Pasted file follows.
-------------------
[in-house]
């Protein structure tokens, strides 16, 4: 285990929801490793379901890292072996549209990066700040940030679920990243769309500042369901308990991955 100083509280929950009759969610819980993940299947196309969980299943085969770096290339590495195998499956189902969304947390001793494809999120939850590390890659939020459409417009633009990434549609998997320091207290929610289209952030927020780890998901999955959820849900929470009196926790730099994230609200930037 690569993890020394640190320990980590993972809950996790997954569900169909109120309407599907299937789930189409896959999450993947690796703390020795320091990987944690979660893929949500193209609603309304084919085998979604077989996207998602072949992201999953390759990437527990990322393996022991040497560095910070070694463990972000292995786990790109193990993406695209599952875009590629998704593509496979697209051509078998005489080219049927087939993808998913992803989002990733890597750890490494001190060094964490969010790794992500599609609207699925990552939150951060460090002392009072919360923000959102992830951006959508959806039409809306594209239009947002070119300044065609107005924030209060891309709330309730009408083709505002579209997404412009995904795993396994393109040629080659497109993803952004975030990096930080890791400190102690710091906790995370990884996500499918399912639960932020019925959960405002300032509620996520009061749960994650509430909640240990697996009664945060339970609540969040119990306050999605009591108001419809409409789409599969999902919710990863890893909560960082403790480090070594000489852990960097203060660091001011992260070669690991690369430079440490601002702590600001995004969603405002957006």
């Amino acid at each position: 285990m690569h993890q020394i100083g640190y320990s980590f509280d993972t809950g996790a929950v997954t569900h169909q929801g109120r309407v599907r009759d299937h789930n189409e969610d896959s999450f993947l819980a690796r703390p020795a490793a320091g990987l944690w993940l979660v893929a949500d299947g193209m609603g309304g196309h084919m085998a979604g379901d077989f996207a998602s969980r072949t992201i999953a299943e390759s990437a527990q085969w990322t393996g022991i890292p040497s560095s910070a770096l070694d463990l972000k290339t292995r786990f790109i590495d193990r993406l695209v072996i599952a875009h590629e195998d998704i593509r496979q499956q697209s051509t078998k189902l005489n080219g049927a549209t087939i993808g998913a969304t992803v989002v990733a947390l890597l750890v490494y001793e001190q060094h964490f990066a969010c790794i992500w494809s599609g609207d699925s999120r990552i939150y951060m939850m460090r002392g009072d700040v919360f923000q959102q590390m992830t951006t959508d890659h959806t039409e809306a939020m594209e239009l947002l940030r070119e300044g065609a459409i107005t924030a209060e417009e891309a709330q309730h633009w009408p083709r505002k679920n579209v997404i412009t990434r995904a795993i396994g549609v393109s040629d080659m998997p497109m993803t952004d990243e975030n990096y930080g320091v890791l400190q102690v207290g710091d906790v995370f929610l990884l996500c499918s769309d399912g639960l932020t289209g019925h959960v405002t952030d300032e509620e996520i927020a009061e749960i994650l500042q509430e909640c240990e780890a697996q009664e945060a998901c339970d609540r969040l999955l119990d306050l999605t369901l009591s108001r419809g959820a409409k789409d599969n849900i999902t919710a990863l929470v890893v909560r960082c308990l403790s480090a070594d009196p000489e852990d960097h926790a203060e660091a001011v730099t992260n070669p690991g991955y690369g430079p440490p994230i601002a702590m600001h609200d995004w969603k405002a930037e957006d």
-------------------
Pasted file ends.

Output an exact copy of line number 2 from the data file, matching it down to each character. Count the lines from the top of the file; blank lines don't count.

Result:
């Protein structure tokens, strides 16, 4: 285990929801490793379901890292072996549209990066700040940030679920990243769309500042369901308990991955 100083509280929950009759969610819980993940299947196309969980299943085969770096290339590495195998499956189902969304947390001793494809999120939850590390890659939020459409417009633009990434549609998997320091207290929610289209952030927020780890998901999955959820849900929470009196926790730099994230609200930037 690569993890020394640190320990980590993972809950996790997954569900169909109120309407599907299937789930189409896959999450993947690796703390020795320091990987944690979660893929949500193209609603309304084919085998979604077989996207998602072949992201999953390759990437527990990322393996022991040497560095910070070694463990972000292995786990790109193990993406695209599952875009590629998704593509496979697209051509078998005489080219049927087939993808998913992803989002990733890597750890490494001190060094964490969010790794992500599609609207699925990552939150951060460090002392009072919360923000959102992830951006959508959806039409809306594209239009947002070119300044065609107005924030209060891309709330309730009408083709505002579209997404412009995904795993396994393109040629080659497109993803952004975030990096930080890791400190102690710091906790995370990884996500499918399912639960932020019925959960405002300032509620996520009061749960994650509430909640240990697996009664945060339970609540969040119990306050999605009591108001419809409409789409599969999902919710990863890893909560960082403790480090070594000489852990960097203060660091001011992260070669690991690369430079440490601002702590600001995004969603405002957006």